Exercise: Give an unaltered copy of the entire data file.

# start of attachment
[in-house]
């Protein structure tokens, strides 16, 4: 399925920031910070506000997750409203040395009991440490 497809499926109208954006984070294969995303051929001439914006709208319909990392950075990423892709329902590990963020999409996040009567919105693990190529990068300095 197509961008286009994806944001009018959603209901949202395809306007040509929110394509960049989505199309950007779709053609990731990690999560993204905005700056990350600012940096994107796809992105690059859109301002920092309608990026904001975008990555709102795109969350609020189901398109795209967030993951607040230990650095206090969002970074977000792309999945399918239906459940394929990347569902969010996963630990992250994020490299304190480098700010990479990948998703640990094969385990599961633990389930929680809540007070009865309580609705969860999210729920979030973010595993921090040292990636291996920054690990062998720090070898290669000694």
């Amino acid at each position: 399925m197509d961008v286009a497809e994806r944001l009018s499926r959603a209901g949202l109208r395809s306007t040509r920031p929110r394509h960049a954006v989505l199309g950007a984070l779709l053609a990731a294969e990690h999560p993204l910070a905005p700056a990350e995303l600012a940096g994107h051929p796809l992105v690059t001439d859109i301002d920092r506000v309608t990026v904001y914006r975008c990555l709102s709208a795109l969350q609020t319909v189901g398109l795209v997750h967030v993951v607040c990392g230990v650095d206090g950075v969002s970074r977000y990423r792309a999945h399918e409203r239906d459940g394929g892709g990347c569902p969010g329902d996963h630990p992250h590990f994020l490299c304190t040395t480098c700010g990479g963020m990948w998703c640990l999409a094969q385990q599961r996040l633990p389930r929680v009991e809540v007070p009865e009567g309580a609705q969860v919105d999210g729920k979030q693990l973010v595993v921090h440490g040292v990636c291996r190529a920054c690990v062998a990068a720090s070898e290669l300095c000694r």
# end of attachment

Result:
[in-house]
């Protein structure tokens, strides 16, 4: 399925920031910070506000997750409203040395009991440490 497809499926109208954006984070294969995303051929001439914006709208319909990392950075990423892709329902590990963020999409996040009567919105693990190529990068300095 197509961008286009994806944001009018959603209901949202395809306007040509929110394509960049989505199309950007779709053609990731990690999560993204905005700056990350600012940096994107796809992105690059859109301002920092309608990026904001975008990555709102795109969350609020189901398109795209967030993951607040230990650095206090969002970074977000792309999945399918239906459940394929990347569902969010996963630990992250994020490299304190480098700010990479990948998703640990094969385990599961633990389930929680809540007070009865309580609705969860999210729920979030973010595993921090040292990636291996920054690990062998720090070898290669000694």
């Amino acid at each position: 399925m197509d961008v286009a497809e994806r944001l009018s499926r959603a209901g949202l109208r395809s306007t040509r920031p929110r394509h960049a954006v989505l199309g950007a984070l779709l053609a990731a294969e990690h999560p993204l910070a905005p700056a990350e995303l600012a940096g994107h051929p796809l992105v690059t001439d859109i301002d920092r506000v309608t990026v904001y914006r975008c990555l709102s709208a795109l969350q609020t319909v189901g398109l795209v997750h967030v993951v607040c990392g230990v650095d206090g950075v969002s970074r977000y990423r792309a999945h399918e409203r239906d459940g394929g892709g990347c569902p969010g329902d996963h630990p992250h590990f994020l490299c304190t040395t480098c700010g990479g963020m990948w998703c640990l999409a094969q385990q599961r996040l633990p389930r929680v009991e809540v007070p009865e009567g309580a609705q969860v919105d999210g729920k979030q693990l973010v595993v921090h440490g040292v990636c291996r190529a920054c690990v062998a990068a720090s070898e290669l300095c000694r």